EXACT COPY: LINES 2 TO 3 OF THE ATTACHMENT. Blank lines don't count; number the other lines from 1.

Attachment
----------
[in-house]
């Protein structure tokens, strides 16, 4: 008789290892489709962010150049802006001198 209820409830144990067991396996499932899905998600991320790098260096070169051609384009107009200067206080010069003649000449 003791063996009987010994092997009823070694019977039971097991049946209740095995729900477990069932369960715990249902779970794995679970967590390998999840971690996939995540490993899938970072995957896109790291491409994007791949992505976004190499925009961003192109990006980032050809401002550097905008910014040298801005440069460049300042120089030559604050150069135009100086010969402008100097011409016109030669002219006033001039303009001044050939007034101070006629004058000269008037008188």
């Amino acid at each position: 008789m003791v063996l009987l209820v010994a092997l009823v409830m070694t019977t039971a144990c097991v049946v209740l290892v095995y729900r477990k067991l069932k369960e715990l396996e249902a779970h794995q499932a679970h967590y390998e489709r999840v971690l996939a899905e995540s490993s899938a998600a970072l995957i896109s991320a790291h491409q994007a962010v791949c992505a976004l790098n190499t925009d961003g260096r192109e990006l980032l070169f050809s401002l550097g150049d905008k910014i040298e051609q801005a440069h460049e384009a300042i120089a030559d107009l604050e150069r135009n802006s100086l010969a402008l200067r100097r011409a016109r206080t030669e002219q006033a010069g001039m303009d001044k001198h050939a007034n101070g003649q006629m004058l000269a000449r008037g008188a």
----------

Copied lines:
């Protein structure tokens, strides 16, 4: 008789290892489709962010150049802006001198 209820409830144990067991396996499932899905998600991320790098260096070169051609384009107009200067206080010069003649000449 003791063996009987010994092997009823070694019977039971097991049946209740095995729900477990069932369960715990249902779970794995679970967590390998999840971690996939995540490993899938970072995957896109790291491409994007791949992505976004190499925009961003192109990006980032050809401002550097905008910014040298801005440069460049300042120089030559604050150069135009100086010969402008100097011409016109030669002219006033001039303009001044050939007034101070006629004058000269008037008188």
């Amino acid at each position: 008789m003791v063996l009987l209820v010994a092997l009823v409830m070694t019977t039971a144990c097991v049946v209740l290892v095995y729900r477990k067991l069932k369960e715990l396996e249902a779970h794995q499932a679970h967590y390998e489709r999840v971690l996939a899905e995540s490993s899938a998600a970072l995957i896109s991320a790291h491409q994007a962010v791949c992505a976004l790098n190499t925009d961003g260096r192109e990006l980032l070169f050809s401002l550097g150049d905008k910014i040298e051609q801005a440069h460049e384009a300042i120089a030559d107009l604050e150069r135009n802006s100086l010969a402008l200067r100097r011409a016109r206080t030669e002219q006033a010069g001039m303009d001044k001198h050939a007034n101070g003649q006629m004058l000269a000449r008037g008188a």